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Gen X'ers, born between 1965 and 1984,are in their 30s and 40s, and many have not given much thought to retirement. That's a mistake, even for the youngest among them.
Here are three critical things Generation X'ers need to know as they go about their retirement planning. One or more of these tips can put you on much more solid financial footing, too -- no matter your age.
1. Get started now!
Selena Maranjian: One thing that many young Gen X'ers mistakenly assume is that there's no reason they need to rush into saving for retirement. That certainly seems reasonable; after all, for many of them, retirement is 30 or more years away! But that's exactly why they should try to sock away as much as they can as soon as they can -- because they're in a position to take advantage of a lot of time.
Check out the table below, and you'll see what I mean. It shows how much a single, one-time $5,000 investment or $10,000 investment will grow over time if it averages 10% growth annually:
The table is rather revealing in several ways. For starters, see how powerfully your money can grow over time. The initial totals aren't that impressive, perhaps, but after a bunch of years, your modest one-time investment turns into significant sums.
Note, too, by the later years, how much difference a single additional year can make. You have the power now to tack on an extra year -- by starting to save and invest for retirement this year instead of next. The table also shows how powerfully money can grow over relatively few years, too.
The results can easily be far more eye-popping -- if you make not just a single one-time investment, but many regular ones. If you sock money away aggressively while you're still relatively young, you're putting your most-powerful dollars to work. Keep it up, and you may be able to enjoy an early retirement, or just an extra luxurious one.
When it comes to retirement contributions, take it to the limit. Image source: Pixabay.
2. Max out your contribution limits for retirement plans
:The first wave of Generation X'ers will be reaching retirement age in less than a decade's time, which means that they should be in their peak earnings years right now. That means that their primary financial focus should be to build up their nest eggs as much as possible while they can, to help ensure they enjoy a comfortable retirement.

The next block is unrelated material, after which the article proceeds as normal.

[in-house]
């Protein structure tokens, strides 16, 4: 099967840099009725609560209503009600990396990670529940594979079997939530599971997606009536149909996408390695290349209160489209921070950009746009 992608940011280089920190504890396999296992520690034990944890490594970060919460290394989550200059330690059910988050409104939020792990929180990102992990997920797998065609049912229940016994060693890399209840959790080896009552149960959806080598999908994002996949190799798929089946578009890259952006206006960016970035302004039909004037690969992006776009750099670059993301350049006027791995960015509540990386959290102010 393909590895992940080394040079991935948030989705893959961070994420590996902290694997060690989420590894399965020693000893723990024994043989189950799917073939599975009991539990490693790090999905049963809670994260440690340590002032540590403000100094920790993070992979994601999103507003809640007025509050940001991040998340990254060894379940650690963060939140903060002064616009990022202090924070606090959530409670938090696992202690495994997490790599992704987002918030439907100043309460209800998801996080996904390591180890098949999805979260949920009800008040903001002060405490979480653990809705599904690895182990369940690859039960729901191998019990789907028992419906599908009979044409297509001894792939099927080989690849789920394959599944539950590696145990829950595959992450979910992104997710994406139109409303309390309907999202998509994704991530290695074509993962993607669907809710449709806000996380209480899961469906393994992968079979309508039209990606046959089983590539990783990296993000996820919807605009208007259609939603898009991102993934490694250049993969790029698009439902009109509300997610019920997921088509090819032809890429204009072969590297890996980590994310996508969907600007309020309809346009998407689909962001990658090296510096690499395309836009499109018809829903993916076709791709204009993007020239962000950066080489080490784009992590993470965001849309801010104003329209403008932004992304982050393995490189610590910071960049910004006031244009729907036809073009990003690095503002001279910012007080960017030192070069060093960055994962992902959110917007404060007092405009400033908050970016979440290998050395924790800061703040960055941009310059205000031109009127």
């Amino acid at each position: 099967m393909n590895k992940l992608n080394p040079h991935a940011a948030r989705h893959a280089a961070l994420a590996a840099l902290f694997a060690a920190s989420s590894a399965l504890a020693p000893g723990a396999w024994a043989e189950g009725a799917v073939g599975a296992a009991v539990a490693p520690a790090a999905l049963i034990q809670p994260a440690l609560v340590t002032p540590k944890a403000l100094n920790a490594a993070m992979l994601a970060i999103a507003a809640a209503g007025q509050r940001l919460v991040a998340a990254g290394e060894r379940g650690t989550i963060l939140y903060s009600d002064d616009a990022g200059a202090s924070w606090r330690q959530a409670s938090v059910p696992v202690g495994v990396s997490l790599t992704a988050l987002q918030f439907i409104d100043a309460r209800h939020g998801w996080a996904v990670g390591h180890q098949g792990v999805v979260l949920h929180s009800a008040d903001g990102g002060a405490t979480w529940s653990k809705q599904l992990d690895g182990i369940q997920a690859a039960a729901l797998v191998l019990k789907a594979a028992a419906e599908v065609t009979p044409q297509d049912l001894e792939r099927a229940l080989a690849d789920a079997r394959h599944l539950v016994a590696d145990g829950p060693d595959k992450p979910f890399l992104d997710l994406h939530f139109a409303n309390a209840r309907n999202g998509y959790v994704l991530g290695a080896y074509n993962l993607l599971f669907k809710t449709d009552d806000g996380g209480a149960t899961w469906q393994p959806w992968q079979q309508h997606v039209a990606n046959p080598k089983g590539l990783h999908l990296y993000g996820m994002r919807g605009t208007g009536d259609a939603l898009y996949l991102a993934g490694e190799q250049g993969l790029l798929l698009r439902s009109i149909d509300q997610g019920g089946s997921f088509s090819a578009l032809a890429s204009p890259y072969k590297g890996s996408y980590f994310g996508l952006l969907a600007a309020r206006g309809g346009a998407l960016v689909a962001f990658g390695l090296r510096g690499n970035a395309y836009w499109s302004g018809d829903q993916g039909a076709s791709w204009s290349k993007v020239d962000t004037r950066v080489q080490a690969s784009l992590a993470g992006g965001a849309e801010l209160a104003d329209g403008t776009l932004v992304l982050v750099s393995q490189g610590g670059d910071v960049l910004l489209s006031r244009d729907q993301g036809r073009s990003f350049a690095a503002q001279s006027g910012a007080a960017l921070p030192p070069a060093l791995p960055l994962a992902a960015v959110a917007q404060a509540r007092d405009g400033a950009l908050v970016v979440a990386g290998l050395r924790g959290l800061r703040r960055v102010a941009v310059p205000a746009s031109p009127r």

One of the smartest ways for members of this generation to do so is to max out their contributions to tax-advantaged retirement plans. Doing so will not only turbocharge their savings rate, but it could also help to lower their tax burdens.
The two most-popular tax-advantaged retirement accounts are the 401(k)/403(b) and IRA, so it's important to know the contribution limits for each.
If you have access to a 401(k) or 403(b) through work, then you can contribute up to $18,000 for 2016. If you're over age 50, as some Generation X'ers currently are, then the IRS allows for a catch-up provision that lets you put away an extra $6,000 per year. The limit foratraditional or Roth IRAis$5,500 per year, but if you're older than 50, you can stock away an extra $1,000.
Generation X'ers who have the financial flexibility to max out both of these accounts each year will be taking a huge step toward securing a comfortable retirement.
Image source: Pixabay
3. Consider a Health Savings Account
:A Health Savings Account (HSA) is the most-underappreciated retirement tool available. Per the current rules, if you have a health insurance plan with a deductible of at least $1,300 ($2,600 for families), and an out-of-pocket maximum of $6,550 ($13,100 for families), you can open an HSA.
The tax benefits are threefold: All of your contributions are tax-deductible, all of the growth that occurs is tax free, and any disbursements are untaxed as long as they're for qualifying medical expenses. In 2016, you're allowed to put away up to $3,550 ($6,750 for families) into your HSA.
Because healthcare costs are one of the biggest concerns for soon-to-be retirees, there's obvious appeal to contributing to your HSA. Even if you reach 65 years of age and realize that you don't want or need to use the money for healthcare costs, you won't owe the 20% penalty that applies before that age. You will, however, have to pay standard income taxes on the disbursements. In effect, that makes it the same as a Traditional IRA.
Whether you're a Generation X'er or not, it's worth taking a close look at your financial future, and how on track you are to meet your future needs.
The article Retirement Planning: 3 Things Generation X'ers Need to Know originally appeared on Fool.com.
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